On Tuesday, North Korea finally agreed to shut down its main Yongbyon nuclear facility in exchange for energy aid—a shipment of 50,000 tons of heavy fuel oil, with more to follow. Just what does one do with 50,000 tons of heavy fuel oil?
Not very much. Heavy fuel oil is the cheapest grade of fuel oil available—the thick, viscous sludge left behind at the end of the refining process. After it comes out of the ground, crude oil is heated to over 600 degrees and pumped into a distillation column, where gasoline, diesel fuel, kerosene, lubricants, and other petroleum products are separated out. (This includes light fuel oils—like the heating oil you might have in your basement.) Heavy fuel oil is the dense carbon residue—high in sulfur and other impurities—that remains after all these other distillates have been cooked off.
Also known as No. 6 Fuel oil, Residual Oil, Bunker C, or simply HFO, heavy fuel oil is so thick—roughly the consistency of tar—that it must be heated to around 100 degrees Fahrenheit before it can flow through pipes or be fed into a combustion chamber. Since this process typically requires heavy pressurized steam equipment, the use of heavy fuel oil is practical only on a large scale; for example, in thermal power generators, heating plants, or the large boilers onboard ships.
That's why the United States prefers to give energy aid in this form to recidivist nations like North Korea. The fuel has no uses other than creating power and heat, and it can't be further refined for military use. (You'll never turn heavy fuel oil into jet fuel.) On paper, heavy fuel oil does contain a significant amount of energy—149,690 Btu per gallon, as opposed to 139,000 for distilled home-heating oil. But in practice, it delivers only a fraction of this energy because it's so cumbersome to use.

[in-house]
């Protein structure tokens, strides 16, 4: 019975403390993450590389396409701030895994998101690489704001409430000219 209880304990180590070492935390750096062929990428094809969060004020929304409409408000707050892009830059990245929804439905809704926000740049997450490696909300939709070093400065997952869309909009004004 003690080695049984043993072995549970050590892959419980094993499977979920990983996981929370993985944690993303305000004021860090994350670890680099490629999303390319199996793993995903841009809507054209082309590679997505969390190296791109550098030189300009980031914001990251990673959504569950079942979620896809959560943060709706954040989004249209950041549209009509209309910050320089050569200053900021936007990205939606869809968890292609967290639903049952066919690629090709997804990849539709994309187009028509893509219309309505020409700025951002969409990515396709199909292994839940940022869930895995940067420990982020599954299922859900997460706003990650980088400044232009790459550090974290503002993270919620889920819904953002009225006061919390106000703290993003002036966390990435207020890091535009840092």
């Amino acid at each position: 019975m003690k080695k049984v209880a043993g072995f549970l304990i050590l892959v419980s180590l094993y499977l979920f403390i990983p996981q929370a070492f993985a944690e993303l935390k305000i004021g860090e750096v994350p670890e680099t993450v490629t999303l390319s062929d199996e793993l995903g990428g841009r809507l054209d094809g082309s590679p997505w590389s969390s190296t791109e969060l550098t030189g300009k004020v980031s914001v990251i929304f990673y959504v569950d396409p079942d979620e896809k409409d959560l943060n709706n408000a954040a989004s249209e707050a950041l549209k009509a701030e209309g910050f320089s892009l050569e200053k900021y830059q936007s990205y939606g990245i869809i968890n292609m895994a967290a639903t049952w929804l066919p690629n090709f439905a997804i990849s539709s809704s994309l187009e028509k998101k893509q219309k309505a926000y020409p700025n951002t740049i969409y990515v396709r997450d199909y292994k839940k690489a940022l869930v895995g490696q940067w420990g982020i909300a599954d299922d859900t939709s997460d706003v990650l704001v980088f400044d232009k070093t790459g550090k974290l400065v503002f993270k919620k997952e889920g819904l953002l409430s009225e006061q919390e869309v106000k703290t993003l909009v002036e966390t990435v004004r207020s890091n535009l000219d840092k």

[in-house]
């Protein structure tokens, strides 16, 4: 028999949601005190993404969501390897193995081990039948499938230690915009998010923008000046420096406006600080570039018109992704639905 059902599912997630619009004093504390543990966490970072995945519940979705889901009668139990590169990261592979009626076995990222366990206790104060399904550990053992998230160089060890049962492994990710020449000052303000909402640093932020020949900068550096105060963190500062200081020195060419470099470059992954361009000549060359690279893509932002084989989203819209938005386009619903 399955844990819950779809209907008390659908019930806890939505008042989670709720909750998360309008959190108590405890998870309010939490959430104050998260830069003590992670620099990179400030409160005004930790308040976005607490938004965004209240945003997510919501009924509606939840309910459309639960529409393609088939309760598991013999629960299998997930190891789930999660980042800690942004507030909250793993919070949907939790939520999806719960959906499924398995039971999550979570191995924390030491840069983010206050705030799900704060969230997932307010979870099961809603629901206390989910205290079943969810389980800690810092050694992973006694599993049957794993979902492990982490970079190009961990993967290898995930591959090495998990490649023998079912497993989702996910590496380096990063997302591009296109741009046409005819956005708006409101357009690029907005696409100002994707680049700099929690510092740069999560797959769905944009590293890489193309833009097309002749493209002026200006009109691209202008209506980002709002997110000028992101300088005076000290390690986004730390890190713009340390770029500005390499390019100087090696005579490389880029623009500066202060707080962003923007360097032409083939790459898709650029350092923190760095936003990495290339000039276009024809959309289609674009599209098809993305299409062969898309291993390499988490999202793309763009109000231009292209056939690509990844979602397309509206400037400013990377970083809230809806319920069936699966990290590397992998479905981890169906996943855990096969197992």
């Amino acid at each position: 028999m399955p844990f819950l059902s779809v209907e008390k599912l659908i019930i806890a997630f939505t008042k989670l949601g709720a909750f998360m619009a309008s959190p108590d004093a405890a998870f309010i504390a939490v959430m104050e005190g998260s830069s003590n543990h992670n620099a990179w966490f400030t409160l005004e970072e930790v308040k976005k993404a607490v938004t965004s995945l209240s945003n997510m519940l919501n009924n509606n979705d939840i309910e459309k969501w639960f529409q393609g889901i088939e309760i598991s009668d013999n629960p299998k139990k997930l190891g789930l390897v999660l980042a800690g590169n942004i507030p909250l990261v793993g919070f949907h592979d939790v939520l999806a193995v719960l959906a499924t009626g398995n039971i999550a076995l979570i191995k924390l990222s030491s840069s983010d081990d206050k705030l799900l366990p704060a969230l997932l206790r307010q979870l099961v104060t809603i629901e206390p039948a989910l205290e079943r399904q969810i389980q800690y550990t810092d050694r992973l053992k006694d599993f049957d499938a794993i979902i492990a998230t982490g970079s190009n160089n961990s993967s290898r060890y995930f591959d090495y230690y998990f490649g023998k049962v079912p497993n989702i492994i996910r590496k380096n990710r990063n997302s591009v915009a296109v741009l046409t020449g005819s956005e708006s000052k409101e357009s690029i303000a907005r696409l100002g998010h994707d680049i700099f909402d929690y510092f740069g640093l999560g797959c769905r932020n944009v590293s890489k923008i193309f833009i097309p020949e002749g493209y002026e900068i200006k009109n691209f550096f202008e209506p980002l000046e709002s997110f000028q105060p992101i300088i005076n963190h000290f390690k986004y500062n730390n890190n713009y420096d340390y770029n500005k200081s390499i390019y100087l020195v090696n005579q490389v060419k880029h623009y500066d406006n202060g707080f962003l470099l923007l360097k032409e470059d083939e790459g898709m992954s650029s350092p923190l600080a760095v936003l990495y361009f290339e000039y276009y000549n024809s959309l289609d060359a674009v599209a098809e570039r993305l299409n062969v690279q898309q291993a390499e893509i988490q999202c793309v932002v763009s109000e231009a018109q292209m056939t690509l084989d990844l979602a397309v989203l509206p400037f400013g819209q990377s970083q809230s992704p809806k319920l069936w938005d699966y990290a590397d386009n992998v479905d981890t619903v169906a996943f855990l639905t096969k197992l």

The energy return is even worse for the North Koreans, because their power plants were designed to burn low-sulfur Korean coal rather than high-sulfur heavy fuel oil. The sulfur content leads to the formation of corrosive acids, which further cripple decrepit, Soviet-designed plants—damaging parts that are no longer available. (The State Department guesses that these plants typically operate at around 25 percent efficiency.)
Despite the inferior quality of heavy fuel oil, North Korea has relied on shipments of it for a long time. Under the Agreed Framework of 1994, the United States made yearly deliveries of about 500,000 tons of heavy fuel oil to seven North Korean heating and electricity-generating plants. (Shipments stopped in 2002 when Pyongyang announced that it was developing a nuclear weapons program.) Over that time, North Korea received roughly 2.1 percent of its total energy needs from shipments of heavy fuel oil, relying on its hydroelectric facilities and coal plants for the rest. That means the initial 50,000-ton shipment Kim Jong-il has coming might account for less than a quarter of a percent of his nation's annual energy needs.
Bonus Explainer: How much is all that heavy fuel oil worth? About $13.4 million. Fifty-thousand tons translates to 333,000 barrels, or 13,986,000 gallons. Multiply that by the per-gallon price listed on the New York Mercantile Exchange earlier this week, and you get the number above.
Got a question about today's news? Ask the Explainer.
Explainer thanks Peter Hayes of the Nautilus Institute.
*Correction, Feb. 21, 2006: A photograph of a cargo ship that originally ran with this story was removed after readers pointed out that the caption information provided by Agence France-Presse was inaccurate. The vessel shown was not an oil tanker.
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